The study involved nearly 500 men with heart disease. Half of them were randomly assigned to increase polyunsaturated omega-6-fat intake, including in the form of margarine (similar to Promise light spread* in the US), and were advised to reduce saturated fat (such as butter). The other half was left alone and allowed to continue eating as before.
When the study was stopped after three years there were significantly more deaths in the group that consumed omega-6-rich margarine. The risk of dying during the study was elevated by a whopping 62%. Those who escaped counseling on margarine clearly lived longer.
Now it’s revealed that the risk of death from heart disease also was significantly elevated, by as much as 74%(!), in the group that was given margarine.
Good night, fat phobia
When you add this previously hidden disastrous result to all other studies that have been done, there isn’t the slightest evidence that omega-6-rich margarine is good for your heart. On the contrary: The numbers are very close to (p=0.06) showing a statistically significant harmful effect from this margarine. A probable increased risk of dying from heart disease as a result of consuming margarine instead of butter.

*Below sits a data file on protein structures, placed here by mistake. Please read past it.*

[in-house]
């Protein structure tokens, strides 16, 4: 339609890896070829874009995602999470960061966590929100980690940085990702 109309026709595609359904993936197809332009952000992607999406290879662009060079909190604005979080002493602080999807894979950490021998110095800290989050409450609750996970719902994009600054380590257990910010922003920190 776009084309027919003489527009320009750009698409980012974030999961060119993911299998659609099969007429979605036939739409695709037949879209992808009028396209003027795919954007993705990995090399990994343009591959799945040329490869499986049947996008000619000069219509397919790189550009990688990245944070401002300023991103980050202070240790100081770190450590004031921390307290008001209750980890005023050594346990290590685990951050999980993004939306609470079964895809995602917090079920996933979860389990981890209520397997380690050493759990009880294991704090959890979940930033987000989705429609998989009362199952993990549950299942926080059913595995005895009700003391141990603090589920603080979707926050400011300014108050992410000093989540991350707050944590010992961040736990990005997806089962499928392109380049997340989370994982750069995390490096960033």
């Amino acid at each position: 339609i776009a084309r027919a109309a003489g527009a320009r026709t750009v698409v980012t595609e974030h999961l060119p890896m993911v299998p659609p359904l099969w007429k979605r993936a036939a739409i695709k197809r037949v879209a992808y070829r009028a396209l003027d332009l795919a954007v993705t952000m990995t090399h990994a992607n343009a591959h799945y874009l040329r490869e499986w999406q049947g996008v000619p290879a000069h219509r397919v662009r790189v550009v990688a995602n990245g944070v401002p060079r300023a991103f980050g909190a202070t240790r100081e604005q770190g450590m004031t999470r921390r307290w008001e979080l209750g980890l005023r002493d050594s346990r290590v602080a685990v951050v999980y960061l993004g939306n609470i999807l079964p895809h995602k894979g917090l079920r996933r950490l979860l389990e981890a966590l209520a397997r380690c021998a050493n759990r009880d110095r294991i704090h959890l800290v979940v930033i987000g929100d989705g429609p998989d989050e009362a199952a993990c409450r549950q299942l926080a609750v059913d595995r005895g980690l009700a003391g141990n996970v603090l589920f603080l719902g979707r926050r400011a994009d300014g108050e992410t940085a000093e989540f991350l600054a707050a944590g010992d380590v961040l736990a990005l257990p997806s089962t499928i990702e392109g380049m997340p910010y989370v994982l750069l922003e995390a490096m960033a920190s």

Adults can of course avoid buying the junk. But not all get to choose. Where I live potentially heart damaging omega-6-rich margarine is the only alternative allowed in many day care centers and schools, citing official fat-fearing dietary advice.
Time to wake up, official dietary guideline authorities?
- TIME: Omega-6 Fats Linked to Increased Risk of Heart Disease
- Dr John Briffa: New data from old study reveals that reducing saturated fat in favor of “vegetable” oils increases risk of heart attack and can have fatal consequences
From the British Medical Journal
- BMJ: Study raises questions about dietary fats and heart disease guidance
- BMJ: Old study sheds new light on the fatty acids and cardiovascular health debate
- BMJ: Use of dietary linoleic acid for secondary prevention of coronary heart disease and death: evaluation of recovered data from the Sydney Diet Heart Study and updated meta-analysis
*/ Promise light spread contains 1900 mg of omega-6 and only 300 mg of omega-3 per serving.